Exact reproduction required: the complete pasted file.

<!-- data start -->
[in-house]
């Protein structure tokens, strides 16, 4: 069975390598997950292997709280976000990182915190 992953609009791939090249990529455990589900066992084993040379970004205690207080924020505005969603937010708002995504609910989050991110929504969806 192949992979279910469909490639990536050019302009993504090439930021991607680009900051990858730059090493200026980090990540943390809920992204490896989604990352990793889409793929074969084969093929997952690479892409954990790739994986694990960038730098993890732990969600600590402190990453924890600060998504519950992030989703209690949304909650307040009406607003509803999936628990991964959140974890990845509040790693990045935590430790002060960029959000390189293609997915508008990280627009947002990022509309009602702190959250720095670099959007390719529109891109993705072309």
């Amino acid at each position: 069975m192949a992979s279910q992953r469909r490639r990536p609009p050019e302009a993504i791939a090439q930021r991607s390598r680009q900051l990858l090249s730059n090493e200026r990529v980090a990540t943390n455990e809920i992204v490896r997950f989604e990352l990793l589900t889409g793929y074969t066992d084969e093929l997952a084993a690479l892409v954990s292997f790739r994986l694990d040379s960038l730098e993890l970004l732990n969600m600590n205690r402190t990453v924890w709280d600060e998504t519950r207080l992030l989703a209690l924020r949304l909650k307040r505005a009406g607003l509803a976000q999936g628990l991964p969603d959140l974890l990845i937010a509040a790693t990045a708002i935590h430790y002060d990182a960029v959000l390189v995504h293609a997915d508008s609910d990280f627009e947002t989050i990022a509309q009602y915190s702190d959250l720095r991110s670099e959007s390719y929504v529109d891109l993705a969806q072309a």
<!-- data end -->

[in-house]
């Protein structure tokens, strides 16, 4: 069975390598997950292997709280976000990182915190 992953609009791939090249990529455990589900066992084993040379970004205690207080924020505005969603937010708002995504609910989050991110929504969806 192949992979279910469909490639990536050019302009993504090439930021991607680009900051990858730059090493200026980090990540943390809920992204490896989604990352990793889409793929074969084969093929997952690479892409954990790739994986694990960038730098993890732990969600600590402190990453924890600060998504519950992030989703209690949304909650307040009406607003509803999936628990991964959140974890990845509040790693990045935590430790002060960029959000390189293609997915508008990280627009947002990022509309009602702190959250720095670099959007390719529109891109993705072309």
């Amino acid at each position: 069975m192949a992979s279910q992953r469909r490639r990536p609009p050019e302009a993504i791939a090439q930021r991607s390598r680009q900051l990858l090249s730059n090493e200026r990529v980090a990540t943390n455990e809920i992204v490896r997950f989604e990352l990793l589900t889409g793929y074969t066992d084969e093929l997952a084993a690479l892409v954990s292997f790739r994986l694990d040379s960038l730098e993890l970004l732990n969600m600590n205690r402190t990453v924890w709280d600060e998504t519950r207080l992030l989703a209690l924020r949304l909650k307040r505005a009406g607003l509803a976000q999936g628990l991964p969603d959140l974890l990845i937010a509040a790693t990045a708002i935590h430790y002060d990182a960029v959000l390189v995504h293609a997915d508008s609910d990280f627009e947002t989050i990022a509309q009602y915190s702190d959250l720095r991110s670099e959007s390719y929504v529109d891109l993705a969806q072309a």